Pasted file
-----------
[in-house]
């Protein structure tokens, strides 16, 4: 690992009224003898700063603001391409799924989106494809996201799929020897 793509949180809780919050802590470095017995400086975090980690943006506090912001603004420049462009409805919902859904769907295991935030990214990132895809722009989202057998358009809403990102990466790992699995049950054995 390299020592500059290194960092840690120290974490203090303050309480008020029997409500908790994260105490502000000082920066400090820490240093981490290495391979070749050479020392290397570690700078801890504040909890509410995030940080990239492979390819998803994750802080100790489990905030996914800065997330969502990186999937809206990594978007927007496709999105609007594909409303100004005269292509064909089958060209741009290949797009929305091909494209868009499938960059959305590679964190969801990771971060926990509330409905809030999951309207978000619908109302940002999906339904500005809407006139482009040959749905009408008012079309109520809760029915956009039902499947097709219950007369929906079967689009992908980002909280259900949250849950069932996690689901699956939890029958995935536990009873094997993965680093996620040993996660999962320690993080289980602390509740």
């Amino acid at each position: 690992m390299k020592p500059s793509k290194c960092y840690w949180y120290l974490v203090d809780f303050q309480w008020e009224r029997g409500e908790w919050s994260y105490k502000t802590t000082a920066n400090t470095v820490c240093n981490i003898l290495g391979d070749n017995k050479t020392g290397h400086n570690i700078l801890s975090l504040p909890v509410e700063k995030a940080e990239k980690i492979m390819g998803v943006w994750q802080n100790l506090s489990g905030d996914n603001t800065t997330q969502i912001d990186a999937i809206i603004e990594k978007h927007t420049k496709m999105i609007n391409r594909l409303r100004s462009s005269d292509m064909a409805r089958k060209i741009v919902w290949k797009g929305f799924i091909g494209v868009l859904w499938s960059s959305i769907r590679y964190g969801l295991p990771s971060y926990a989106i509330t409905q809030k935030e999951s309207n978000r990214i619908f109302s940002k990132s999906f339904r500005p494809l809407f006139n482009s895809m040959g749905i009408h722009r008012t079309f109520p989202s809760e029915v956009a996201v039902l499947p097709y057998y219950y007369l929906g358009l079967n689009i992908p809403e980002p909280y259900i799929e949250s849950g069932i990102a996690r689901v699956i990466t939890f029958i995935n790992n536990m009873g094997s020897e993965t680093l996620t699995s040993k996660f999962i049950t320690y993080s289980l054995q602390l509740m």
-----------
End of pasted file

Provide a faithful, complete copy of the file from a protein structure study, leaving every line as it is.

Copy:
[in-house]
């Protein structure tokens, strides 16, 4: 690992009224003898700063603001391409799924989106494809996201799929020897 793509949180809780919050802590470095017995400086975090980690943006506090912001603004420049462009409805919902859904769907295991935030990214990132895809722009989202057998358009809403990102990466790992699995049950054995 390299020592500059290194960092840690120290974490203090303050309480008020029997409500908790994260105490502000000082920066400090820490240093981490290495391979070749050479020392290397570690700078801890504040909890509410995030940080990239492979390819998803994750802080100790489990905030996914800065997330969502990186999937809206990594978007927007496709999105609007594909409303100004005269292509064909089958060209741009290949797009929305091909494209868009499938960059959305590679964190969801990771971060926990509330409905809030999951309207978000619908109302940002999906339904500005809407006139482009040959749905009408008012079309109520809760029915956009039902499947097709219950007369929906079967689009992908980002909280259900949250849950069932996690689901699956939890029958995935536990009873094997993965680093996620040993996660999962320690993080289980602390509740």
């Amino acid at each position: 690992m390299k020592p500059s793509k290194c960092y840690w949180y120290l974490v203090d809780f303050q309480w008020e009224r029997g409500e908790w919050s994260y105490k502000t802590t000082a920066n400090t470095v820490c240093n981490i003898l290495g391979d070749n017995k050479t020392g290397h400086n570690i700078l801890s975090l504040p909890v509410e700063k995030a940080e990239k980690i492979m390819g998803v943006w994750q802080n100790l506090s489990g905030d996914n603001t800065t997330q969502i912001d990186a999937i809206i603004e990594k978007h927007t420049k496709m999105i609007n391409r594909l409303r100004s462009s005269d292509m064909a409805r089958k060209i741009v919902w290949k797009g929305f799924i091909g494209v868009l859904w499938s960059s959305i769907r590679y964190g969801l295991p990771s971060y926990a989106i509330t409905q809030k935030e999951s309207n978000r990214i619908f109302s940002k990132s999906f339904r500005p494809l809407f006139n482009s895809m040959g749905i009408h722009r008012t079309f109520p989202s809760e029915v956009a996201v039902l499947p097709y057998y219950y007369l929906g358009l079967n689009i992908p809403e980002p909280y259900i799929e949250s849950g069932i990102a996690r689901v699956i990466t939890f029958i995935n790992n536990m009873g094997s020897e993965t680093l996620t699995s040993k996660f999962i049950t320690y993080s289980l054995q602390l509740m």